- Writing for Edutopia, Zach Hurdle, an assistant mathematics professor at Southern Arkansas University, details how it can be easy to underestimate students' abilities and lower the bar.
- In his prior experience teaching at an individualized private school, Hurdle found that the 6th through 8th-grade students he taught could perform well on more advanced high school-level math if he didn't tell them it was at that level.
- Part of the trick, he notes, was allowing students to discuss their ideas and make connections with prior knowledge while providing minimal deep instruction, with success often coming down to how much students could simplify the processes and problems.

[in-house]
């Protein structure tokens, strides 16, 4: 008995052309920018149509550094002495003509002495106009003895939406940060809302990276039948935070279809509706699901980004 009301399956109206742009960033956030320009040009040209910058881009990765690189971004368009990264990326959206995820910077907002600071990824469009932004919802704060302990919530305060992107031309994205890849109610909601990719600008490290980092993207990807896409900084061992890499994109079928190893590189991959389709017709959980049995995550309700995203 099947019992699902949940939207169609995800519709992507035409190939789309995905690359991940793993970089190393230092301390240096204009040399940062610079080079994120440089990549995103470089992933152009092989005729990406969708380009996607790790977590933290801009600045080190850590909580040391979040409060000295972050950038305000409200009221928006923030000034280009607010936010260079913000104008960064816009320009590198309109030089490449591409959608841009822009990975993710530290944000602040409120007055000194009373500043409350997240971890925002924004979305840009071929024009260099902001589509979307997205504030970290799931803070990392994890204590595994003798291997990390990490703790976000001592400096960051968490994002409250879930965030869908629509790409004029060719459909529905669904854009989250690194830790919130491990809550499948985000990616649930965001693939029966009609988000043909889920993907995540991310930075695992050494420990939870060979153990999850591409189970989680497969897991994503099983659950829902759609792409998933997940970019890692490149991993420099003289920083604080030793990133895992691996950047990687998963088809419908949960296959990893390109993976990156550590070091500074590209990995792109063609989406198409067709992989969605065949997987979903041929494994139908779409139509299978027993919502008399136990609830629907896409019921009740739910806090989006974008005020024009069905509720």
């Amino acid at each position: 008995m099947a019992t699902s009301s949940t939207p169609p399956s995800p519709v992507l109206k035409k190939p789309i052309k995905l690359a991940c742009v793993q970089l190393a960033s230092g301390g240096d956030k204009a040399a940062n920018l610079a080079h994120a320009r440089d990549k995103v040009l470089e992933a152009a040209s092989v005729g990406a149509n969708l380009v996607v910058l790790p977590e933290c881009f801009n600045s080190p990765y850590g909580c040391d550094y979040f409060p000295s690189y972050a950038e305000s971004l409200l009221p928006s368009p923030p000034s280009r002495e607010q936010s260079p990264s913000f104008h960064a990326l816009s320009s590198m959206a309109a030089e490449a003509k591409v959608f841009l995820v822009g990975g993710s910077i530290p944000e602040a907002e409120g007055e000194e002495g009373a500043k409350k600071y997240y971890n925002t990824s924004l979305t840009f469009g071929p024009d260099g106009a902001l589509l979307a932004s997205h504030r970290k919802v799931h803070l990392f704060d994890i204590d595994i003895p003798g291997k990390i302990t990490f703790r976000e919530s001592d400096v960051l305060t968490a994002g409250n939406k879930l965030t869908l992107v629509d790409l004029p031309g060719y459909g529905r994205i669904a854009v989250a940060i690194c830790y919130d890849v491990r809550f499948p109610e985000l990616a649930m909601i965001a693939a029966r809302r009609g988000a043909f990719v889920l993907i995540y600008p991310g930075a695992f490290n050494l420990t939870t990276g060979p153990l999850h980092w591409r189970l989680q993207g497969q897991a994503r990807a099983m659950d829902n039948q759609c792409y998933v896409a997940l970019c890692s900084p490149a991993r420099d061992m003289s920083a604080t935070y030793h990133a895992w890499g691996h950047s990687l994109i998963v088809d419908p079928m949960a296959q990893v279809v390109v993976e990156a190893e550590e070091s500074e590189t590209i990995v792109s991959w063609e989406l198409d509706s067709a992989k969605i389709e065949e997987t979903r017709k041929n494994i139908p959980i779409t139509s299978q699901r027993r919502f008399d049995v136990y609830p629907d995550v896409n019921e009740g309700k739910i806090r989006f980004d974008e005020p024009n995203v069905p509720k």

While some people appreciate a good challenge, it's worth noting a problem, presented with the knowledge of its complexity, can be daunting to many others. Sometimes, even if people have the skills to accomplish a task, knowing the difficulty can get them caught up sweating the small stuff.
In a subject like math, which can already carry a stigma of being hard — hence the notion of those who are "math people" and those who aren't — this is even more noteworthy. Rather than assigning a difficulty level to concepts and assignments, it is often best to make the connection to skills already learned that are applicable.